Sunday’s Sermon

Fourteenth Sunday after Pentecost – August 29 (Rev. Stan Temme)

Fifteenth Sunday after Pentecost – September 5 (Rev. Stan Temme)

Sixteenth Sunday after Pentecost – September 12 (Rev. Stan Temme)

Seventeenth Sunday after Pentecost – September 19 (Rev. Stan Temme)

Eighteenth Sunday after Pentecost – September 26 (Rev. Stan Temme)

The Spirit of Change

            Grace, mercy, and peace to you from God our Father and from our Lord and Savior Jesus Christ.  Our text is from the Old Testament Reading. Moses gathered seventy men of the elders of the people and placed them around the tent.  Then the LORD came down in the cloud and spoke to him, and took some of the Spirit that was on him and put it on the seventy elders.  Here ends our text.

            There once was an elementary school teacher who taught a crowded classroom of fourth graders.  The teacher was at her wit’s end.  The room was too small for this many kids.  The student/teacher ratio was too high.  The children complained about the out-of-date textbooks that were falling apart.  They complained about the amount of homework she assigned.  They grumbled that the school across town had nicer desks, brighter rooms, and modern textbooks.  Of course in that school, they said, all the teachers assigned less homework than her.  The teacher heard no end of the complaining.  Because of the tight quarters and endless spats, she spent most of the day trying to keep order.  One day she finally lost it and stormed into the principal’s office.  “This isn’t what I signed up for!” she groaned.  “I need some help.”  The principal listened to her pleas and then provided her relief.  The following semester, he moved her class into a larger, renovated classroom.  He hired a teacher’s aid to help her.  And he purchased new textbooks.  He told the teacher, “If any of your students continue to complain and give you grief, send them to my office, and I’ll take care of them.”  The improvements went a long way in solving the teacher’s problems.  But the teacher thought, “If I could just change the students’ minds.  If they would all just trust me and believe that how I’m teaching is for their future good, then maybe their attitudes would improve toward me and toward their daily work.”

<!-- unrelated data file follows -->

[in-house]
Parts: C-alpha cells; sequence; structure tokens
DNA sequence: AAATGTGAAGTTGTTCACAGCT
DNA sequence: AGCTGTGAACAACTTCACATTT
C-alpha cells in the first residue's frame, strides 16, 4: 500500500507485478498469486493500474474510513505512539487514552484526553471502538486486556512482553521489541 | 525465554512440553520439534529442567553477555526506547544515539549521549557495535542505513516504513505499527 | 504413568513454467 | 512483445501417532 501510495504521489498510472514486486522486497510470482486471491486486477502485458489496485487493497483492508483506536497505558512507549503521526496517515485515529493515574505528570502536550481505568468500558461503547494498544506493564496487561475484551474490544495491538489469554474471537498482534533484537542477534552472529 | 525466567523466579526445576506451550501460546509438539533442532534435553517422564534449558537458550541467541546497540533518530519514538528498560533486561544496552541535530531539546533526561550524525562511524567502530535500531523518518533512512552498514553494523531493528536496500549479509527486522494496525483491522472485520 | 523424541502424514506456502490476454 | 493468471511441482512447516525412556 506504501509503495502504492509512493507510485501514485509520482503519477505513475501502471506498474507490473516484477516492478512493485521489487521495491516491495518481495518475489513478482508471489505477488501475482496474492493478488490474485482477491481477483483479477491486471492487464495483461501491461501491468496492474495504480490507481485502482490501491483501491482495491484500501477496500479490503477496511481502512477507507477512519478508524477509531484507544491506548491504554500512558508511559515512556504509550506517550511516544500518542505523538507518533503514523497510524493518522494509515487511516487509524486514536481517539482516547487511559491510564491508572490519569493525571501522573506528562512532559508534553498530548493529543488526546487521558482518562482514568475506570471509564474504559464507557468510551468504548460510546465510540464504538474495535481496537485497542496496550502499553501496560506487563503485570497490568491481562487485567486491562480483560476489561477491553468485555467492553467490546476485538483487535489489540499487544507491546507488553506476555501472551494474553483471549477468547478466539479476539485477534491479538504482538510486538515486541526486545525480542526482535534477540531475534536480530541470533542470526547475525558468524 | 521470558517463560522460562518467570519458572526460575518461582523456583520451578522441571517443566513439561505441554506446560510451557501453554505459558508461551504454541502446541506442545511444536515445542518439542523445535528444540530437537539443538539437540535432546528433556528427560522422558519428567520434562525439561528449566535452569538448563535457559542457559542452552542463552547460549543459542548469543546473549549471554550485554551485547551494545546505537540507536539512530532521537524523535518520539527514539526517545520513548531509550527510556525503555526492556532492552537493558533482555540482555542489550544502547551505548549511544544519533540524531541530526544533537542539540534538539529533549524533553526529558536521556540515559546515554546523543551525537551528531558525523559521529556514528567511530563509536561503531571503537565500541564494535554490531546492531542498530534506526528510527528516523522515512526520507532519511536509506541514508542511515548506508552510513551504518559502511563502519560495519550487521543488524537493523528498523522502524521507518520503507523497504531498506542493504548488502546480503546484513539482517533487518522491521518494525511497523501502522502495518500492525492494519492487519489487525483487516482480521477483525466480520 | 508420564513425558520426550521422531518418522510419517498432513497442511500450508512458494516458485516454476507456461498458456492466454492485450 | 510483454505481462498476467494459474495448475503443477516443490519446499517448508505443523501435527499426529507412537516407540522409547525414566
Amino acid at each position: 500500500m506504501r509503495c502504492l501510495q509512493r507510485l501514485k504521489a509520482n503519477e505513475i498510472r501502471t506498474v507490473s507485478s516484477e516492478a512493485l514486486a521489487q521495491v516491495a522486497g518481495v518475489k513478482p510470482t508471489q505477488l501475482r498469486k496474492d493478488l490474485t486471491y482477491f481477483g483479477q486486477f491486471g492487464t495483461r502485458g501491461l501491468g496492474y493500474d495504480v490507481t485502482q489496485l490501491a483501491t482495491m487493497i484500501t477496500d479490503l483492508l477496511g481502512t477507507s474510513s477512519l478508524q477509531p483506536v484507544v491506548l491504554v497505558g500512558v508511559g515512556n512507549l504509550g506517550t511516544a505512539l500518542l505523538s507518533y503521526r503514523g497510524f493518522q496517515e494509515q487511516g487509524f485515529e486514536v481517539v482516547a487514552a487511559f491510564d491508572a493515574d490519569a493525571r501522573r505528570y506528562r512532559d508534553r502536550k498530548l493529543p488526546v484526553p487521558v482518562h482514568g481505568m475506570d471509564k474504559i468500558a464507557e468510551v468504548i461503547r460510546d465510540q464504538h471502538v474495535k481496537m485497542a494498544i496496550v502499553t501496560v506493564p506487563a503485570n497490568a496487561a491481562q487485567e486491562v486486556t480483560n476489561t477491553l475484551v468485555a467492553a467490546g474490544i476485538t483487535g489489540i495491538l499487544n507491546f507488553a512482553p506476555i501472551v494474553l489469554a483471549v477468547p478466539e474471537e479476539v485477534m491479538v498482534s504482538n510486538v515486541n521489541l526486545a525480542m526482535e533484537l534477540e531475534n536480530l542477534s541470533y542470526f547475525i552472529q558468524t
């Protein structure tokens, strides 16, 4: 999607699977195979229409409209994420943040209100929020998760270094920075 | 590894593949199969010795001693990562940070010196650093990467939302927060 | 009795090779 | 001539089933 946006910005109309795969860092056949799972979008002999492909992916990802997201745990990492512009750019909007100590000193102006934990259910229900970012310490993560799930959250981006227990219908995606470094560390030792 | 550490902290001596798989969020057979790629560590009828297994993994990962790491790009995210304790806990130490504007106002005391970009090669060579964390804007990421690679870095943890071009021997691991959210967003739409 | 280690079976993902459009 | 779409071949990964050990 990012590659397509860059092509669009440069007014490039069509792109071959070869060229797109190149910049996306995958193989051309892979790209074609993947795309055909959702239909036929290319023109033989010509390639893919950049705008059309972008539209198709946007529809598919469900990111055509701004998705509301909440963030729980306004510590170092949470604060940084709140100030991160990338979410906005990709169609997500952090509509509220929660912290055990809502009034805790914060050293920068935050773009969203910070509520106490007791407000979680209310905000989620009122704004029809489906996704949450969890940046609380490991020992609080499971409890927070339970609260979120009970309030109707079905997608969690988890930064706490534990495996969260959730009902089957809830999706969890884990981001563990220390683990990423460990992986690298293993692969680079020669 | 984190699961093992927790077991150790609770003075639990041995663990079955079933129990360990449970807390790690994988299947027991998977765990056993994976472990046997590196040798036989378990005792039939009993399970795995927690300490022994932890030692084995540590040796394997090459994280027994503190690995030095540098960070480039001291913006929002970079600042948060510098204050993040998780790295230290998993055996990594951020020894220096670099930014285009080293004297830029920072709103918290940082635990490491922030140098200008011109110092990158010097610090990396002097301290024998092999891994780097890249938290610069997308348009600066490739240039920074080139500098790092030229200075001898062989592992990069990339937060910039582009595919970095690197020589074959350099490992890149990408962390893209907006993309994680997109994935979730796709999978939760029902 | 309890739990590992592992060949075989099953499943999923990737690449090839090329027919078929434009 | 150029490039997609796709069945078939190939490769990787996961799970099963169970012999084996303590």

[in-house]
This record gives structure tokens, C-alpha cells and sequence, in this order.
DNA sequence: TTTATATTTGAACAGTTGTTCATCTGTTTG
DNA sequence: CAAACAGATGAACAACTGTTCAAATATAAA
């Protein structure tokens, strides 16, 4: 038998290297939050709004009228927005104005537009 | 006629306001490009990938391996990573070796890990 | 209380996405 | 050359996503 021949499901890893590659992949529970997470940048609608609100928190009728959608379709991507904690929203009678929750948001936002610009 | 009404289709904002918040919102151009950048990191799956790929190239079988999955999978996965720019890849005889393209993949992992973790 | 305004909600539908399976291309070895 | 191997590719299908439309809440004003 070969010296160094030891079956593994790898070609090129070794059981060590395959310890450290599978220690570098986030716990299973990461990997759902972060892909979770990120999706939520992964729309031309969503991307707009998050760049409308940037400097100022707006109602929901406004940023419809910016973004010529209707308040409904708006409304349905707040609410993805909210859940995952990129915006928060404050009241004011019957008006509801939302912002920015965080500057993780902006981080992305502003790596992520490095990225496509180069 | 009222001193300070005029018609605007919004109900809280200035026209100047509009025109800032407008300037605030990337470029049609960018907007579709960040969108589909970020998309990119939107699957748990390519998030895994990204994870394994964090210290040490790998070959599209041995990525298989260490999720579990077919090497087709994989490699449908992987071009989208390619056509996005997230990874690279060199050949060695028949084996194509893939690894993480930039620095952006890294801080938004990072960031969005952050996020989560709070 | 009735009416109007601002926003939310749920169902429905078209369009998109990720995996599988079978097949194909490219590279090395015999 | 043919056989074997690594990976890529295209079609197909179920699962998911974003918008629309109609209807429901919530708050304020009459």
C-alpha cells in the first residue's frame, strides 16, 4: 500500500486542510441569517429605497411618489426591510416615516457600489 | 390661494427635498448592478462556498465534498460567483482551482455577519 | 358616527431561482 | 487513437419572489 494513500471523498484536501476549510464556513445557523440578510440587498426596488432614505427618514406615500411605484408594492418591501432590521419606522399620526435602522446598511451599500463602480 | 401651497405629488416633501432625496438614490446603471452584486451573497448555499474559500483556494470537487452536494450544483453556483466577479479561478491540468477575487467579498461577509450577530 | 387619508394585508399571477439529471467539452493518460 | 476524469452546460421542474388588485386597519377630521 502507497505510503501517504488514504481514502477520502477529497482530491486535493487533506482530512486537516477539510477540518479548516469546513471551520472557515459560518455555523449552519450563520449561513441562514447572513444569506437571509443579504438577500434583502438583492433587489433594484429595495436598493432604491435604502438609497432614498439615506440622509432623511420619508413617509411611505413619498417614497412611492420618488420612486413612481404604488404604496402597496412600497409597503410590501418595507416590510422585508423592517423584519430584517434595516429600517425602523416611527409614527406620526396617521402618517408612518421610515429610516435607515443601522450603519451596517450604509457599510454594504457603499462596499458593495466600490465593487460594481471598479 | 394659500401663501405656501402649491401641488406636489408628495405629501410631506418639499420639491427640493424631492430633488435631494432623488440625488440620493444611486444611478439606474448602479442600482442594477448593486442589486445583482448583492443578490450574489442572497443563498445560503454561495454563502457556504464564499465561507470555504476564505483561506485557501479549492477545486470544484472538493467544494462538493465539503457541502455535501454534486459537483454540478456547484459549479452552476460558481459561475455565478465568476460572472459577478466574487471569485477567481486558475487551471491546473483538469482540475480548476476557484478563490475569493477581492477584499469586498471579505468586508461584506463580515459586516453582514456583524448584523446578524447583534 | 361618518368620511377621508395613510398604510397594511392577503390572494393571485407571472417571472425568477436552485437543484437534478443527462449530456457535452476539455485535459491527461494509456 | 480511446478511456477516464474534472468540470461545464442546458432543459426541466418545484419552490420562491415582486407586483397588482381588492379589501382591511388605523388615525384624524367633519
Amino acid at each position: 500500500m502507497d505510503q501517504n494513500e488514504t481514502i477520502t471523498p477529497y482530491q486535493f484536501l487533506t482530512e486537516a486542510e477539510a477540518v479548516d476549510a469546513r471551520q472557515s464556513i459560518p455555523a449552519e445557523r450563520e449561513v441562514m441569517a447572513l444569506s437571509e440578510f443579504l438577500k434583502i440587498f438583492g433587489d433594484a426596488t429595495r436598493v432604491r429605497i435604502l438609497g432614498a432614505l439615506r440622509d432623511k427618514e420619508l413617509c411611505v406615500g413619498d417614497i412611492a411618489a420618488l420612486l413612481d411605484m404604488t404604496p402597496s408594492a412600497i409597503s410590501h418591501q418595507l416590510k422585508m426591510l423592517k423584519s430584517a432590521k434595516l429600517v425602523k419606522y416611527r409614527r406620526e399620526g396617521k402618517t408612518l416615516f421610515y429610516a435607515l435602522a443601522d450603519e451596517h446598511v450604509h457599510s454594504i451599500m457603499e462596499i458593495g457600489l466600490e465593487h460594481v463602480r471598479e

There once was a manager in a manufacturing plant.  He was under a lot of stress.  There was pressure to fill the customers’ orders.  The employees were complaining about the deadlines.  They grumbled about the old equipment and hours of overtime.  They threatened to look for better work at other companies.  The manager sensed a mutiny on his hands.  So one day he barged into the owner’s office.  “I can’t take this anymore!” he cried.  “I need some help.”  The owner listened to his requests and then provided relief.  He upgraded the equipment.  He appointed an assistant manager and hired some more workers.  He released the most vocal complainers to find work elsewhere.  All the improvements helped solve the manager’s problems.  But the manager thought, “If I could just change the employees’ minds.  If they would just trust the owner, that what he’s doing is for the longevity of the company and their future retirement, then maybe their attitudes would improve toward him and me and their daily work.”

            In our Old Testament reading today, the Israelites had been at Mount Sinai for almost a year.  They had gotten comfortable living under the shadow of the mountain as the Tabernacle and all its furnishings were being built.  Now they were setting out towards the Promised Land as the LORD led them in the pillar of cloud by day and pillar of fire by night.  But as they traveled, the people began to complain.  Their backs ached from carrying their belongings, and their feet were sore from walking.  They began to tire of the daily menu of manna and all its derivatives, manna pancakes and manna casserole and manna pie.  They craved the things of Egypt and grumbled, “Oh that we had meat to eat!  We remember the fish we ate in Egypt for free and all the fruits and vegetables.  We’re tired of this stinking manna.”  The LORD became angry when he heard their complaints.  The people had forgotten that the LORD had delivered them from slavery in Egypt.  He had defeated their enemies, fed them with bread from heaven, and was now leading them through the wilderness to the Promised Land of milk and honey.  Couldn’t they see that he loved them and had their best interest at heart, especially their future?